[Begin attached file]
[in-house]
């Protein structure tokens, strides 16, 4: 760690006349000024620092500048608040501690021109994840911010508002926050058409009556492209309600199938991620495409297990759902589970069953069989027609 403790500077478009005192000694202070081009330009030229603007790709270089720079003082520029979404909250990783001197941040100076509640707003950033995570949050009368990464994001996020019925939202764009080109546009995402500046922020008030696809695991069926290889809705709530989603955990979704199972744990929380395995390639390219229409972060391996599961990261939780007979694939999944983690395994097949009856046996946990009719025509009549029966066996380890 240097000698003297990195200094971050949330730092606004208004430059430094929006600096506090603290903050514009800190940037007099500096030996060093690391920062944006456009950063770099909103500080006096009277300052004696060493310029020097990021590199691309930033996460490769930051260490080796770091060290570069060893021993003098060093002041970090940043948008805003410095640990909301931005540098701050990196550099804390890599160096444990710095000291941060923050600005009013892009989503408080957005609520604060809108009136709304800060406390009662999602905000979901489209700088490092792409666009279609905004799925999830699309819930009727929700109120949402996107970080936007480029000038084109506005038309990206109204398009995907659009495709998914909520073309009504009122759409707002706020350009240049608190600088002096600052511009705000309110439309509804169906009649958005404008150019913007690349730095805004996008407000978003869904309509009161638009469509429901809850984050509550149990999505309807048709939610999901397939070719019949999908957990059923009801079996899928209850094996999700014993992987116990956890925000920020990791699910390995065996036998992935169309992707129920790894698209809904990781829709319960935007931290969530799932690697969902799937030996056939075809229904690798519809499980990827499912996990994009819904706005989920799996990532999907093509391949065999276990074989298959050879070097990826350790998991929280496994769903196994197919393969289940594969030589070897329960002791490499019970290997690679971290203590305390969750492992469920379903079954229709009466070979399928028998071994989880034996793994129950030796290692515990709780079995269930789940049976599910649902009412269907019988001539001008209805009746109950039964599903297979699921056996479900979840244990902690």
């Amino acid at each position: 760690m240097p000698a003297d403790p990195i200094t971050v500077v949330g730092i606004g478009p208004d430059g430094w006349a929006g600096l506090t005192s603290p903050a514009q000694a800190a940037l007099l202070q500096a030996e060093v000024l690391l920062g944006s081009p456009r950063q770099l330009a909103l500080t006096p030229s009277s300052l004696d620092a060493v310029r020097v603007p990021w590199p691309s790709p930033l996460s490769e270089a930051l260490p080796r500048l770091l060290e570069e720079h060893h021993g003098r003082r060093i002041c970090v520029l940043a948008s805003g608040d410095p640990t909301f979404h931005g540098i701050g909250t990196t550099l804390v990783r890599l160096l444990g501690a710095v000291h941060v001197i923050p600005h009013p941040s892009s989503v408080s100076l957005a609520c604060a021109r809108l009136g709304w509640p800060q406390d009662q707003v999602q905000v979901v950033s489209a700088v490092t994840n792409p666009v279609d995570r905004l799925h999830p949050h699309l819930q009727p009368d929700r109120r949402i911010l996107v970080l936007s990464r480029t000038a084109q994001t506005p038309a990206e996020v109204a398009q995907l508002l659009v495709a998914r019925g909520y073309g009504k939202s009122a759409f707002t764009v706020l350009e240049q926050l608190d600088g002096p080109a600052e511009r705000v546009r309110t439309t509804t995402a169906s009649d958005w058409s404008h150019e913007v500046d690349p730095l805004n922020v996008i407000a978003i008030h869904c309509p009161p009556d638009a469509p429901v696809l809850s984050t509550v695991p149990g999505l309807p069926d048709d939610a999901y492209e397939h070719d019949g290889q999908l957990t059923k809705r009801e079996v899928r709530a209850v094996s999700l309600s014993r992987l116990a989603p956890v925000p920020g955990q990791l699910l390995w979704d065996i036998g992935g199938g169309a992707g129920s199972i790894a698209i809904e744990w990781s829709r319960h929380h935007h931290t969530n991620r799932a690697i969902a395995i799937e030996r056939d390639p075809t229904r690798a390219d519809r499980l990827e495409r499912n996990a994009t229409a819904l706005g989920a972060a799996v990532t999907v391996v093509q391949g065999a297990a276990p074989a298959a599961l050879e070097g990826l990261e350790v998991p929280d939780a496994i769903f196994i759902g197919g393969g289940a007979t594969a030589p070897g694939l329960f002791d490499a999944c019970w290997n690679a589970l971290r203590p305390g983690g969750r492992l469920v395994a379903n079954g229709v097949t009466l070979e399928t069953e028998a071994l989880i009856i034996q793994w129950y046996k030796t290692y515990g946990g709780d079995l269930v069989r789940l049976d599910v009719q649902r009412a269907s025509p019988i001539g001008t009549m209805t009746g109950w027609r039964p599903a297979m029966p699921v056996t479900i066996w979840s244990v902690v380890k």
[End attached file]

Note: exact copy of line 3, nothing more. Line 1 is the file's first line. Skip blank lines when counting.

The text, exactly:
């Amino acid at each position: 760690m240097p000698a003297d403790p990195i200094t971050v500077v949330g730092i606004g478009p208004d430059g430094w006349a929006g600096l506090t005192s603290p903050a514009q000694a800190a940037l007099l202070q500096a030996e060093v000024l690391l920062g944006s081009p456009r950063q770099l330009a909103l500080t006096p030229s009277s300052l004696d620092a060493v310029r020097v603007p990021w590199p691309s790709p930033l996460s490769e270089a930051l260490p080796r500048l770091l060290e570069e720079h060893h021993g003098r003082r060093i002041c970090v520029l940043a948008s805003g608040d410095p640990t909301f979404h931005g540098i701050g909250t990196t550099l804390v990783r890599l160096l444990g501690a710095v000291h941060v001197i923050p600005h009013p941040s892009s989503v408080s100076l957005a609520c604060a021109r809108l009136g709304w509640p800060q406390d009662q707003v999602q905000v979901v950033s489209a700088v490092t994840n792409p666009v279609d995570r905004l799925h999830p949050h699309l819930q009727p009368d929700r109120r949402i911010l996107v970080l936007s990464r480029t000038a084109q994001t506005p038309a990206e996020v109204a398009q995907l508002l659009v495709a998914r019925g909520y073309g009504k939202s009122a759409f707002t764009v706020l350009e240049q926050l608190d600088g002096p080109a600052e511009r705000v546009r309110t439309t509804t995402a169906s009649d958005w058409s404008h150019e913007v500046d690349p730095l805004n922020v996008i407000a978003i008030h869904c309509p009161p009556d638009a469509p429901v696809l809850s984050t509550v695991p149990g999505l309807p069926d048709d939610a999901y492209e397939h070719d019949g290889q999908l957990t059923k809705r009801e079996v899928r709530a209850v094996s999700l309600s014993r992987l116990a989603p956890v925000p920020g955990q990791l699910l390995w979704d065996i036998g992935g199938g169309a992707g129920s199972i790894a698209i809904e744990w990781s829709r319960h929380h935007h931290t969530n991620r799932a690697i969902a395995i799937e030996r056939d390639p075809t229904r690798a390219d519809r499980l990827e495409r499912n996990a994009t229409a819904l706005g989920a972060a799996v990532t999907v391996v093509q391949g065999a297990a276990p074989a298959a599961l050879e070097g990826l990261e350790v998991p929280d939780a496994i769903f196994i759902g197919g393969g289940a007979t594969a030589p070897g694939l329960f002791d490499a999944c019970w290997n690679a589970l971290r203590p305390g983690g969750r492992l469920v395994a379903n079954g229709v097949t009466l070979e399928t069953e028998a071994l989880i009856i034996q793994w129950y046996k030796t290692y515990g946990g709780d079995l269930v069989r789940l049976d599910v009719q649902r009412a269907s025509p019988i001539g001008t009549m209805t009746g109950w027609r039964p599903a297979m029966p699921v056996t479900i066996w979840s244990v902690v380890k």